Former Ireland scrum-half and double European Cup winner Peter Stringer believes Bath must adopt a business as usual approach when they contest the Aviva Premiership final against Saracens on Saturday.
While Saracens have been frequent Twickenham visitors in recent seasons on domestic and European stages, Bath last played there 11 years ago.
In Stringer, though, the west country club possess a player who represented Munster at four European Cup finals and Ireland in two World Cups during a 98-cap Test career, and that vast experience could prove important to Bath's title bid.
"It is about playing as you have trained all year - nothing changes," said 37-year-old Stringer, who is set for his Bath farewell this weekend before joining Sale Sharks next season.
"It's a final. You don't want to play within yourself and I have learnt that over the years, having played in big finals.
"At the start of my career I played in teams when we probably played within ourselves and the big occasions got the guys at certain times.
"I think it is about being relaxed this week. It's no different and there is no added pressure from the coaches. We are still going out and enjoying our training, nice and relaxed, and trying to carry that forward to Saturday.
"I play to win and to win trophies. I came here to a very ambitious club and the progress we have made in the last couple of seasons has been incredible.
"Ultimately, to walk away from a club that is on the up with a trophy would certainly be one of the highlights of my career.
"Being part of such a great environment here, I've enjoyed the last two and a half years, but you want to win things and we have a great opportunity."
The affection Bath supporters hold for Stringer surfaced memorably last Saturday when he left the field to a prolonged standing ovation after scoring a try as play-off opponents Leicester were crushed 47-10.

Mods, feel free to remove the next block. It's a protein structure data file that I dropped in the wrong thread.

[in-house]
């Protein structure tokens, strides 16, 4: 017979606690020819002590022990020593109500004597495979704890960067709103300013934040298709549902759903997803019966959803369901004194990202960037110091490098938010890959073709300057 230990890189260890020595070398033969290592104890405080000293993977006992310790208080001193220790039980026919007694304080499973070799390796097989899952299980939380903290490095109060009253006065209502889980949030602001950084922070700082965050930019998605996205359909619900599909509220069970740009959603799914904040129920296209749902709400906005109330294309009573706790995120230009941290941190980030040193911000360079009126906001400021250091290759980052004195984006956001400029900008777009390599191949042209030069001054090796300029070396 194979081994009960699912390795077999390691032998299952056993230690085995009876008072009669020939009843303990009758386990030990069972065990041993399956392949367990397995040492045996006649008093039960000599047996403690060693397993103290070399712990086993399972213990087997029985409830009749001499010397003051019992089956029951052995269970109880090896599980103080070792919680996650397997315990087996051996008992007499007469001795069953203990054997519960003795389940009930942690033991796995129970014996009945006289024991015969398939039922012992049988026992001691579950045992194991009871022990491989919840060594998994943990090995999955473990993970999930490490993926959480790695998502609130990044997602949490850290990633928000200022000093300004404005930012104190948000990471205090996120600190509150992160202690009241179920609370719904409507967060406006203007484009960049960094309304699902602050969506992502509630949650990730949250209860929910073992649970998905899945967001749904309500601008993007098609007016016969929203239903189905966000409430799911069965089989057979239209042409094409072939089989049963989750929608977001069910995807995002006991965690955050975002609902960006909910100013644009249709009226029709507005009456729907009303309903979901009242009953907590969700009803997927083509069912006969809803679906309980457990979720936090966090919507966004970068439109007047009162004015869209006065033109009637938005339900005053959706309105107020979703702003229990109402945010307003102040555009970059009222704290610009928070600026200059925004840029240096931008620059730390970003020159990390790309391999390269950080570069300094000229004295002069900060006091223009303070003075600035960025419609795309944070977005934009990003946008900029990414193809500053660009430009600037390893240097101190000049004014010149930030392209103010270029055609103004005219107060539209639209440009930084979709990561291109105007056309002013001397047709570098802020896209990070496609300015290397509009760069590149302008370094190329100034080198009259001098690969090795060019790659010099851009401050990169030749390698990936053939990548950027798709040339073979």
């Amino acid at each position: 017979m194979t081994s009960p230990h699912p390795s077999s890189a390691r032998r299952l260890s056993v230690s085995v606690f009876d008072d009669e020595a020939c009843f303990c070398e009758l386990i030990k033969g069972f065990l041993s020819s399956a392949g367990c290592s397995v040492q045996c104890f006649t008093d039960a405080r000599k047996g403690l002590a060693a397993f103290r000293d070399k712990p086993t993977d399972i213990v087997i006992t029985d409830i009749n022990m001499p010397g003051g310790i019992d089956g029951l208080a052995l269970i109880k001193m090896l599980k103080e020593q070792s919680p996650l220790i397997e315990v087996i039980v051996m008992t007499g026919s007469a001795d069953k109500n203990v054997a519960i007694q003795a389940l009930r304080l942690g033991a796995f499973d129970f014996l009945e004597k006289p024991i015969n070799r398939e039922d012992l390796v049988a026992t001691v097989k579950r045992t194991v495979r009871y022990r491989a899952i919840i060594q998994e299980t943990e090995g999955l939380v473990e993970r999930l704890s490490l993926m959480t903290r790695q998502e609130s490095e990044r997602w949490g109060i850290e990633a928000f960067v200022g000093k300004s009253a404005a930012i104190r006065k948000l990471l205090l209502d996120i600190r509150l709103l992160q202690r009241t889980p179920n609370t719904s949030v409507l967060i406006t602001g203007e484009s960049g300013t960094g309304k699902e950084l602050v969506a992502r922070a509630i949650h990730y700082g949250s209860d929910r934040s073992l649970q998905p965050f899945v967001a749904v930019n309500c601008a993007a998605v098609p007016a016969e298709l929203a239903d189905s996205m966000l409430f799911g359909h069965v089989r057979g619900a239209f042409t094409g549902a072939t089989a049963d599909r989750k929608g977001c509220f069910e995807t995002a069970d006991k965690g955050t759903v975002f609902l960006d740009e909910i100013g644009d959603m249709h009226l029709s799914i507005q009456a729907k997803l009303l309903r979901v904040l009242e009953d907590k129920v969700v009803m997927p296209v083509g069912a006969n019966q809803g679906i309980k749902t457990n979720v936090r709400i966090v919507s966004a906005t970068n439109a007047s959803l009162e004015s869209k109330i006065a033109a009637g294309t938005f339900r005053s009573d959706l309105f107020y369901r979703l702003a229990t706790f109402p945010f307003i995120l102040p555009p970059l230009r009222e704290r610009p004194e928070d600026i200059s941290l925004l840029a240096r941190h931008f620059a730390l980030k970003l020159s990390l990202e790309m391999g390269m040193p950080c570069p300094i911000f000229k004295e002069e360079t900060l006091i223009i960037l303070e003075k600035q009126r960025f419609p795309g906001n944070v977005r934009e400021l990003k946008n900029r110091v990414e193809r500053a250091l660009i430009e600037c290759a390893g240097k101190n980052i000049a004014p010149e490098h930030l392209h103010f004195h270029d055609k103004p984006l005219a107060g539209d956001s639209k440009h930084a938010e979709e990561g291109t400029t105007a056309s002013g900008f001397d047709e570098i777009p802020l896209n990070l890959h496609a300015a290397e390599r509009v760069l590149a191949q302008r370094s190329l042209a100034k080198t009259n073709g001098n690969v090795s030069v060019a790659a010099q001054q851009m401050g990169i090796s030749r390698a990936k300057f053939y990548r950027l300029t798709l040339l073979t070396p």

While Bath boast much of the most exciting back division talent currently in English rugby - the likes of internationals George Ford, Jonathan Joseph and Anthony Watson - Stringer's vast experience has helped mould them into the Premiership's box office team this term.
"When you look at it and the whole build-up to the (Leicester) game, it was pretty emotional from my point of view," Stringer said.
"From when I first arrived, the support that I have got has been incredible. It was nice to finish off at the Rec with a team performance and a great victory.
"It is the kind of thing you probably dream of getting, a farewell and being able to thank the people that have been there for you week in, week out. It topped off a great day."
Saturday's final has been billed as a classic clash of styles between Bath's adventurous attacking approach and a fierce Saracens defence.
Stringer had a brief loan spell at Saracens during the 2011/12 season, making 11 appearances, and he said: "I think they are very much the same (as then) and it has worked for them.
"Ultimately, it's very much as you see - a kick, pressure game. They force the opposition to make mistakes in their own half.
"They frustrate you with the game-plan and maybe you don't have the ball for a while and you feel the onus is on you to play in your own half, and that is where they get you.
"It's understanding that and being able to counteract that with our game. It's about being smart and reading the situation on the pitch.
"We can do all the work during the week and play as we think we should play, but it's about being able to adapt on the run and on the move when it comes to a final scenario.
"It's about being really clever and I think we have shown that in the last number of weeks with the victories we have had."